Wednesday, December 23, 2015

The Ghosts of Christmas Past

When your male children grow old enough, it becomes apparent that they do not understand you. The fact of their gender finally trumps the connection - intense, near reverent - forged in utero. Oh, but they are fond of you, and take care with you, as if you might break. (You might.) They show affection even as they cock their heads to one side, uncomprehending. What they do when they are alone, you imagine, is shrug and allow thin plumes of exasperation to rise up - but never in front of you. You are honored, and will continue to be so honored, simply by having substantiated them. They will not forget that you conveyed them here, even if they forget everything else.

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At Christmas I carry my ghosts, my mother on one side, my grandmothers on the other. From my ordinary family life I am removed, preoccupied with the comfort and care of these people who are not able to be there. I do all that is expected of me, but if you were to take my photograph during the holidays you'd find me pale and blurry, not quite present. I do not think that my sons or husband notice my half-absence. That is for the best.

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I seek out video footage of the city I lived in for the length of my childhood as if I might find myself in it. As if in a crowd of people walking up Madison Avenue I might spy my mother, Audrey Hepburn lookalike, walking with a little blonde slip of a thing fighting to keep the pace. (Children had to accommodate their parents then. Parents did not accommodate their children.) Perhaps my grandmother would have joined us, her red lipstick vivid, her hair done up in a chignon. Elegantly dressed but never dismayed by a child's grubby fingers tugging at her sleeve.

Sometimes I wonder how we go on. I mean this not in a trivial way - of course we go on, one foot in front of the other, all that. More how we lose these people so important that they might well be appendages and then still manage to be fine, better than fine, even, for more years than the years we spent with them.

I do it by imagining that I have lived not one but two lives. There was a life then, there is a life now, and there is only the faintest overlap between the two. The overlap is greatest at Christmas.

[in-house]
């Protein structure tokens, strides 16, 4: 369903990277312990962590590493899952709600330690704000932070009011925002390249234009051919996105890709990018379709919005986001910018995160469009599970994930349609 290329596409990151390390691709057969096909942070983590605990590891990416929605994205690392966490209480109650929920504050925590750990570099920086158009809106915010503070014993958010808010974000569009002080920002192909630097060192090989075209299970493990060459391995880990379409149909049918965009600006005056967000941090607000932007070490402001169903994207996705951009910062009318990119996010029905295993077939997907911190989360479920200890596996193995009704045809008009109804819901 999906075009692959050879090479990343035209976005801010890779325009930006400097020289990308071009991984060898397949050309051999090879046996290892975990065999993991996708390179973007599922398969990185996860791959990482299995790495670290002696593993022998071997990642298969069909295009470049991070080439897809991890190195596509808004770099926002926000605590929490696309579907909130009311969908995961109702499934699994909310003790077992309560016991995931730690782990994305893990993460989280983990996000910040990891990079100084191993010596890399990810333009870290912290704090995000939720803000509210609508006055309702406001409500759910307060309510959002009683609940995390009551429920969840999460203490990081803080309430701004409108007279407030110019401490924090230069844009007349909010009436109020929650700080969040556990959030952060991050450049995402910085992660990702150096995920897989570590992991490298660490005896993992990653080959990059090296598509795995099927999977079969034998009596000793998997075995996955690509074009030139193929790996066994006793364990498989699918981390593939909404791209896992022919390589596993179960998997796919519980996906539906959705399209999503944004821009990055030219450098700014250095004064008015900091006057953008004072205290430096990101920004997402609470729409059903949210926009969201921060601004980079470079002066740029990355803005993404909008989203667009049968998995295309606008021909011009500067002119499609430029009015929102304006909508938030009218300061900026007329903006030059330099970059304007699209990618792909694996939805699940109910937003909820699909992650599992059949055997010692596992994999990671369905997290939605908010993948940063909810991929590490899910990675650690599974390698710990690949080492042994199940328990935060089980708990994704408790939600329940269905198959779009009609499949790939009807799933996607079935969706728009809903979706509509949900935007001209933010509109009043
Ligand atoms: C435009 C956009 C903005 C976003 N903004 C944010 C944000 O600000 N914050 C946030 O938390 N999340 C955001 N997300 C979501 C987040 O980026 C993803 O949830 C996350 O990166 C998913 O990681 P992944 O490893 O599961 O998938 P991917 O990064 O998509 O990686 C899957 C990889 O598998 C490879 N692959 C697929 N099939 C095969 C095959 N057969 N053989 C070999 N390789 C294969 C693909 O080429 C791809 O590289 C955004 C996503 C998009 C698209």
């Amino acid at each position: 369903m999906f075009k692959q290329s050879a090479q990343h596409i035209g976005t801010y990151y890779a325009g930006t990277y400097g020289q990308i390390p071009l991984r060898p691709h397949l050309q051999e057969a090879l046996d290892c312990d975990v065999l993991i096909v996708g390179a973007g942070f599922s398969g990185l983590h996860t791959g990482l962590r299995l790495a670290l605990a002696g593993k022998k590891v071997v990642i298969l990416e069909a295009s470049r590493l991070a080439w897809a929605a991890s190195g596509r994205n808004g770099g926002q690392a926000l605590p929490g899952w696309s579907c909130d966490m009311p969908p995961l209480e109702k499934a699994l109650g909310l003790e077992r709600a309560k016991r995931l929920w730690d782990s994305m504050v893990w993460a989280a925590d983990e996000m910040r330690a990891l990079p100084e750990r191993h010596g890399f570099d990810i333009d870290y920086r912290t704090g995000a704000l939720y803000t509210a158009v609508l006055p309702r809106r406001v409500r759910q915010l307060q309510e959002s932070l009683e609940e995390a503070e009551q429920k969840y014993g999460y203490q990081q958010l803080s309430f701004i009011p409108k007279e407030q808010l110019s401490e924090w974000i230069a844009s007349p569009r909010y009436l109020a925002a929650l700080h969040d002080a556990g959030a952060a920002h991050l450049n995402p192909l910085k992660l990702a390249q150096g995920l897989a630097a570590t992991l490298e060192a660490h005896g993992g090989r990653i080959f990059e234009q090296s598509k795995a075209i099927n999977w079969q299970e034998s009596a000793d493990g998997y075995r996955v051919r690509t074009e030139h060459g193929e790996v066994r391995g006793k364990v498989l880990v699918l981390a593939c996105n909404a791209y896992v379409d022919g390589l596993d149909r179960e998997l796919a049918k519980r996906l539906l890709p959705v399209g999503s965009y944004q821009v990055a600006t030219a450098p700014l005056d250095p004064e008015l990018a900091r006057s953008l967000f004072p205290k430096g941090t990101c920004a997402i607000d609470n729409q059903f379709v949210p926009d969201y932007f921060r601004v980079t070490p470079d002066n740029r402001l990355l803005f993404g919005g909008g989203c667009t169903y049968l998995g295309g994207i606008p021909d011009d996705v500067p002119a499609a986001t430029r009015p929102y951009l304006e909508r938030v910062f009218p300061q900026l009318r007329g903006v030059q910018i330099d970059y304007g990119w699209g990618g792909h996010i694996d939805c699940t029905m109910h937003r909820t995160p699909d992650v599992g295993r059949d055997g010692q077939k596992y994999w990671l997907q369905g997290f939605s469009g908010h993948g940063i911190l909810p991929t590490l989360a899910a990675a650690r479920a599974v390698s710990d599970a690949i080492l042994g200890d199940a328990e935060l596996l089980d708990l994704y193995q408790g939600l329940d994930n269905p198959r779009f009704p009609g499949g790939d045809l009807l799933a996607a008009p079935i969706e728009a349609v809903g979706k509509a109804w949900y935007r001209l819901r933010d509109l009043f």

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With ferocity I love my children, even if they don't know half of me or the people who made me. Love is elastic and manages to cover over the gaps and crevices pretty well, I think. When my children look at me across the Christmas table this year, they will find neither my mother nor my grandmothers. But somehow I am certain that those three women will peek around me to see these grown/almost grown boys, and love not the descendants they imagined they'd have but the descendants slouching in their chairs, refusing most of this food -- love them and me as we are, all these years later.


2 comments:

ozma said...

i don't think children ever fully see their parents as people--my daughter, for example, is like a scary replica of my psyche. I'm not happy with this and never wanted it but--she still doesn't get me...she doesn't see me for me...I think it is necessary to develop an independent identity. But strange for a parent watching your kid whom you have the deepest possible connection to really not realize what this connection amounts to in the end. And then they may, which is not even preferable because you want them to feel apart from you in the end.

Parenting is weird for sure.

Veronica said...

It's a puzzle to me, really, the mystery of connections forged, stretched, broken, missing. I am so close to my children and feel my daughter in particular really sees me. But I have no expectation of the future together. I imagine my children getting swept up in their own lives and leaving my husband and me mostly behind. I expect this even though we have always had a close and "cozy" relationship, even though both my son and my daughter are warm and affectionate and express the importance we have in their lives, even though my son has my name and my husband's tattooed on his arm. Maybe it's easier to expect they will be doing their own things and check in with me sporadically and visit once a year. Maybe that's a defense mechanism on my part. Or maybe it's my wish for them to fly free without me, so they won't feel as burdened when our health inevitably fails, so I won't feel guilty when I can no longer be a parent.